3) The Bible says this: 1 Corinthians 10:6 says, 6 Now these things took place as examples for us, that we might not desire evil as they did. 1 Corinthians 15:33 adds "Do not be deceived: “Bad company ruins good morals.” Or Colossians 3 says "5 Put to death therefore what is earthly in you: sexual immorality, impurity, passion, evil desire, and covetousness, which is idolatry. 6 On account of these the wrath of God is coming." 1 Thessalonians 5:22 - 22 Abstain from every form of evil. 3 John - 11 Beloved, do not imitate evil but imitate good. AND 2 John - 10 If anyone comes to you and does not bring this teaching, do not receive him into your house or give him any greeting" That is challenging - Don't bring it into your house - what is it - False teaching.

I believe that God is sovereign and that God will protect my daughters. But I can't help but wonder what I might be doing to undermine what God wants for them. Even something as subtle as what movies they watch or what books they read can be devastating to their understanding of the gospel. We have a responsibility as parents to direct our children to fear the Lord.

I love my daughters and their growing faith enough to say to them "O be careful little eyes what you see, o be careful little eyes what you see, for the Father up above is looking down in love, O be careful little eyes what you see."

Sunday, April 25, 2010

Respect the Office and Not the Man?

David Barton made this comment recently. "Respect the Office...Yes. Respect the man in the office...No I am sorry to say."

I was pondering this today, as I prepare to preach on Hebrews 13:7 - 17. Is this really what God wants us to do when it comes to our elected officials - respect the office not the man. Why don't we also apply that to the church - respect the office of elder but the man. Respect the office of deacon but not the man. What is the determining factor in who we respect and don't? If we simply don't like their decision, don't like their personality, don't like their hair? Do we stand in opposition to governmental authorities because they are antagonistic to God or simply because they are sinners? Obama is a sinner...but so I am I.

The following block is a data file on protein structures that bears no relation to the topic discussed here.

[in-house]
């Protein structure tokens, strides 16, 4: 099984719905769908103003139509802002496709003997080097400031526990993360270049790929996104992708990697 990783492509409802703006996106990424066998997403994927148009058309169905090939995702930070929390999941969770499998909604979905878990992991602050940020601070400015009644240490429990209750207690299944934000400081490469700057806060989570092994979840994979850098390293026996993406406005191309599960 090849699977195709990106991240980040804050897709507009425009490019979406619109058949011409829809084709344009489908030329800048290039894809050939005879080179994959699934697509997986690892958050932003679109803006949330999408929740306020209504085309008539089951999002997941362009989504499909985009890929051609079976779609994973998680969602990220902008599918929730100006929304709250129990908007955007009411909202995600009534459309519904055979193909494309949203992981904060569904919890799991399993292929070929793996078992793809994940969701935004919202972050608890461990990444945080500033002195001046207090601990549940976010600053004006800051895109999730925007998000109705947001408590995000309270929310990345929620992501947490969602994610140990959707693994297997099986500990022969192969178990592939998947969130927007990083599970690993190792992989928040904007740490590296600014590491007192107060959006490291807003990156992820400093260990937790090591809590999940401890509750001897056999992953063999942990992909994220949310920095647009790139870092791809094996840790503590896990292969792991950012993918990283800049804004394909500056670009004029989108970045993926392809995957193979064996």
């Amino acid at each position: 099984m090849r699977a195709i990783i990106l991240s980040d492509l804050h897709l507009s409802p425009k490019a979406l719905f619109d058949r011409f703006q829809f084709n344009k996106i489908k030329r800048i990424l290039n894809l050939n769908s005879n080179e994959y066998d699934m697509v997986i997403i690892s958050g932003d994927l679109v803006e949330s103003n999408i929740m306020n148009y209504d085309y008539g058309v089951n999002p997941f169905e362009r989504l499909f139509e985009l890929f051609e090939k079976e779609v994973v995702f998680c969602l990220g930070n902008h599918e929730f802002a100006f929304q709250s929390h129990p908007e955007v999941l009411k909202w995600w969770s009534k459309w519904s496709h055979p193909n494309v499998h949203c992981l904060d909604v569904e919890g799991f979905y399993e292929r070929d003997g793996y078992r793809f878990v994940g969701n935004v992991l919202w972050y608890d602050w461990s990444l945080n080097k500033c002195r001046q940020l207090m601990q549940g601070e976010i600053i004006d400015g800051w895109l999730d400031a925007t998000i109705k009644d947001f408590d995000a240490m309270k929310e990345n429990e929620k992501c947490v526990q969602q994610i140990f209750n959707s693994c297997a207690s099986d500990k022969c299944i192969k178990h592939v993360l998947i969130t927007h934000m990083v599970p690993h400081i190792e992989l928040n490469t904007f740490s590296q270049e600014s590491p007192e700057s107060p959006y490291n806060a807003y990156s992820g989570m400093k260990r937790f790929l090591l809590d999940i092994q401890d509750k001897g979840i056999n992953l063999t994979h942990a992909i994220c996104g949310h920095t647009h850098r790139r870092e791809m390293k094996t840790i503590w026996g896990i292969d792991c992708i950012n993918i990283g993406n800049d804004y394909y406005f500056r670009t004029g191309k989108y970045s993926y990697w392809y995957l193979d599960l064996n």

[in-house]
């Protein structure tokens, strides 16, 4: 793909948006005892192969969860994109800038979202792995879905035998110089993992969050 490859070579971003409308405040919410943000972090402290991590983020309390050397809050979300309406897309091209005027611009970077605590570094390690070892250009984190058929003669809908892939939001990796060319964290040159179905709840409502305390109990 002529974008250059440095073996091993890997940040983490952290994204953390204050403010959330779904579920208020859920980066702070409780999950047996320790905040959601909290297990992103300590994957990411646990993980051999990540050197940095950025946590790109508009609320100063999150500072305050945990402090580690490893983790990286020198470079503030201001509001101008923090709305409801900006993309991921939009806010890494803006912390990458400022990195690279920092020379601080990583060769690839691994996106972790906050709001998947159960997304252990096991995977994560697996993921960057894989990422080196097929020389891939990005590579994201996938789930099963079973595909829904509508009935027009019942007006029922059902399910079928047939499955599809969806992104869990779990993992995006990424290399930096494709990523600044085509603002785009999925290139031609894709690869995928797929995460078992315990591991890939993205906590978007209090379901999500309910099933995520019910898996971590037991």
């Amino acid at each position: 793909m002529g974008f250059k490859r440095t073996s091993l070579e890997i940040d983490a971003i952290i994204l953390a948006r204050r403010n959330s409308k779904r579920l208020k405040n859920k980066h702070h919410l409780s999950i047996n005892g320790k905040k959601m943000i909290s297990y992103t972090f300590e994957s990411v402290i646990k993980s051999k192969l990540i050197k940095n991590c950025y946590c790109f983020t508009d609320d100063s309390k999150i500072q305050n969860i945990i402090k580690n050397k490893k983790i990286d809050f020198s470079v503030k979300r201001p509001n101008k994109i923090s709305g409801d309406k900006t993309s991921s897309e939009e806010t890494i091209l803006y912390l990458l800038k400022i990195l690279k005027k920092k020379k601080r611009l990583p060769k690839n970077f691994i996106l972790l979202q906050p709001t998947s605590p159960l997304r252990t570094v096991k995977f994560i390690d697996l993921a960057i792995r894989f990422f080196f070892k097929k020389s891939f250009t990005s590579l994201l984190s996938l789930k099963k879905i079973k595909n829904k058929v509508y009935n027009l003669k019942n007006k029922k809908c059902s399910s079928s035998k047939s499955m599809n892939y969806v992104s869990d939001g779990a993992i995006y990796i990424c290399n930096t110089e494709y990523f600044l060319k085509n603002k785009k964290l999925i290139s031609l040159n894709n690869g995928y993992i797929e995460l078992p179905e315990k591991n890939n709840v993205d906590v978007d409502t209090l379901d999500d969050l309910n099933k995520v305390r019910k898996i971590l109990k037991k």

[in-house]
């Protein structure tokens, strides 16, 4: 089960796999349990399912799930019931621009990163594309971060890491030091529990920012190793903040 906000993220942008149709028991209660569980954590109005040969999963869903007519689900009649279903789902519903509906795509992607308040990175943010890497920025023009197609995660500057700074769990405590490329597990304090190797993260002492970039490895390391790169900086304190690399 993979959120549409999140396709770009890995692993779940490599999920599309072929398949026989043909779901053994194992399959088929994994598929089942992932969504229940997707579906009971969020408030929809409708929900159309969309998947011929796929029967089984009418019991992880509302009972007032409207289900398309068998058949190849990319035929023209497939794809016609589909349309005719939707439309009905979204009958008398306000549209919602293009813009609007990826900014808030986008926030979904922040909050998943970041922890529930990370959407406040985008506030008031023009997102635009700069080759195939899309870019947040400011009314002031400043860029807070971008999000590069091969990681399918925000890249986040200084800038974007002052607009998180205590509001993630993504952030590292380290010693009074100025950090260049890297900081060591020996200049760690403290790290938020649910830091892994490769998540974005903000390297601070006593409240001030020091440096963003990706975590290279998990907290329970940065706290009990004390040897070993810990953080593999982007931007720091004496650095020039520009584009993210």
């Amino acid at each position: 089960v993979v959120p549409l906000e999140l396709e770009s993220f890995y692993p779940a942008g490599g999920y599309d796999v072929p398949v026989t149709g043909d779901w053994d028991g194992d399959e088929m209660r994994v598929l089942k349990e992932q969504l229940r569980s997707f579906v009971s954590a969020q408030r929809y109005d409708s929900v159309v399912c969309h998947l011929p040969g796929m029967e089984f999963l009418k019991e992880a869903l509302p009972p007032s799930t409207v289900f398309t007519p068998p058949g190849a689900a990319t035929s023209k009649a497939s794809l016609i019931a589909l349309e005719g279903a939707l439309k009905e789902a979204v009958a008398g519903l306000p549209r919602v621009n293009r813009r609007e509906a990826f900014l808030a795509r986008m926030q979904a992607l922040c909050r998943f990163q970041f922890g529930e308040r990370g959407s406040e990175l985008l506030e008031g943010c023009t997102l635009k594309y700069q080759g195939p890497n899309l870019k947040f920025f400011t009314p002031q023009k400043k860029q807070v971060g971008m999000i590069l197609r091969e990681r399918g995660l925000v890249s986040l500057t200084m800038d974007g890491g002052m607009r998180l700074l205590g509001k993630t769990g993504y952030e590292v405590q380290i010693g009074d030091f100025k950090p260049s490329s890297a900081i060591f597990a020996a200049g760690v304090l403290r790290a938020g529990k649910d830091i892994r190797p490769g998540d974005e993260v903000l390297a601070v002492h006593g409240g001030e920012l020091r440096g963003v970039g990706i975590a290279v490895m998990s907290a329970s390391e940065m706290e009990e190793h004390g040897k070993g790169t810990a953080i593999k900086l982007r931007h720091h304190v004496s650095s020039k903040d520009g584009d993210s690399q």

Romans 13 says that the authorities have been placed their by God. Not just the office but the man. God knows what He is doing (even though at times I think I know better...I don't). Did Paul respect the office or the man when we went before Agrippa or the leaders of Rome. Titus 3:1 Remind us to be submissive to rulers and authorities and to speak evil of no one (including Obama right?). He then gives us our motivation...because we were once like them...LOST.

I understand the frustration directed at our government. I am not pleased with the policies, decisions and directions of our president. But I have been convicted today as I read a statement that I probably used to say. A statement that made me feel (self) righteous. A statement that many Christians today are saying AMEN to. I am just not sure that it measures up to scripture.

Remember, our conflict is not against flesh and blood but against principalities of darkness. Respecting the man (and the office) does not mean we agree with everything the man does. It does not mean that we set aside our convictions. It does not mean that we are sellouts. What does it mean - that as I we respect and submit to him, we are demonstrating our submission to a much higher authority. A higher authority that one day even a president of the United States will bow to in honor. Only then, we won't be up in arms at the homage paid to a world leader. We will rejoice that every knee (including Obama) is bowing to the feet of King Jesus.

The Outpost - Bible Preaching (Brooke Taylor)